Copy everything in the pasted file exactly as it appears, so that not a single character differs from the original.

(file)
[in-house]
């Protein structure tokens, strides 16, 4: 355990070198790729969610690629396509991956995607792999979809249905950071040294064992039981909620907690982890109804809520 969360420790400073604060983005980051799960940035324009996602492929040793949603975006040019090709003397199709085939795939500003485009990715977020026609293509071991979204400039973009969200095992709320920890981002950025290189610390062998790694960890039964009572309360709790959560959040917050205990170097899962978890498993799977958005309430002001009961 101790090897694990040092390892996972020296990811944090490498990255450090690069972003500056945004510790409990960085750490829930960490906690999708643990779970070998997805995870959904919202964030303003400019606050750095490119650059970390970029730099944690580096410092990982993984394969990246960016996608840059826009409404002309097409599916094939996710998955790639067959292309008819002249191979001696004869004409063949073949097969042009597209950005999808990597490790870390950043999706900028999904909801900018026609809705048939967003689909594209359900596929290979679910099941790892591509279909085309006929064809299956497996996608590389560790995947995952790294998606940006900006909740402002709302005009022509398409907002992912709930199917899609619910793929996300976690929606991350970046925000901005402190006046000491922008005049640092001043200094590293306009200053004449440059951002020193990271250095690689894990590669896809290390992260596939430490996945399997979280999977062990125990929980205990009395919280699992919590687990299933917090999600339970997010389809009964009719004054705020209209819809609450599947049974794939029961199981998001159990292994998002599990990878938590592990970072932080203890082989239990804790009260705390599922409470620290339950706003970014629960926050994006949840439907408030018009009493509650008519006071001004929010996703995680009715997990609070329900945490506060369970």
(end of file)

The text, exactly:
[in-house]
């Protein structure tokens, strides 16, 4: 355990070198790729969610690629396509991956995607792999979809249905950071040294064992039981909620907690982890109804809520 969360420790400073604060983005980051799960940035324009996602492929040793949603975006040019090709003397199709085939795939500003485009990715977020026609293509071991979204400039973009969200095992709320920890981002950025290189610390062998790694960890039964009572309360709790959560959040917050205990170097899962978890498993799977958005309430002001009961 101790090897694990040092390892996972020296990811944090490498990255450090690069972003500056945004510790409990960085750490829930960490906690999708643990779970070998997805995870959904919202964030303003400019606050750095490119650059970390970029730099944690580096410092990982993984394969990246960016996608840059826009409404002309097409599916094939996710998955790639067959292309008819002249191979001696004869004409063949073949097969042009597209950005999808990597490790870390950043999706900028999904909801900018026609809705048939967003689909594209359900596929290979679910099941790892591509279909085309006929064809299956497996996608590389560790995947995952790294998606940006900006909740402002709302005009022509398409907002992912709930199917899609619910793929996300976690929606991350970046925000901005402190006046000491922008005049640092001043200094590293306009200053004449440059951002020193990271250095690689894990590669896809290390992260596939430490996945399997979280999977062990125990929980205990009395919280699992919590687990299933917090999600339970997010389809009964009719004054705020209209819809609450599947049974794939029961199981998001159990292994998002599990990878938590592990970072932080203890082989239990804790009260705390599922409470620290339950706003970014629960926050994006949840439907408030018009009493509650008519006071001004929010996703995680009715997990609070329900945490506060369970």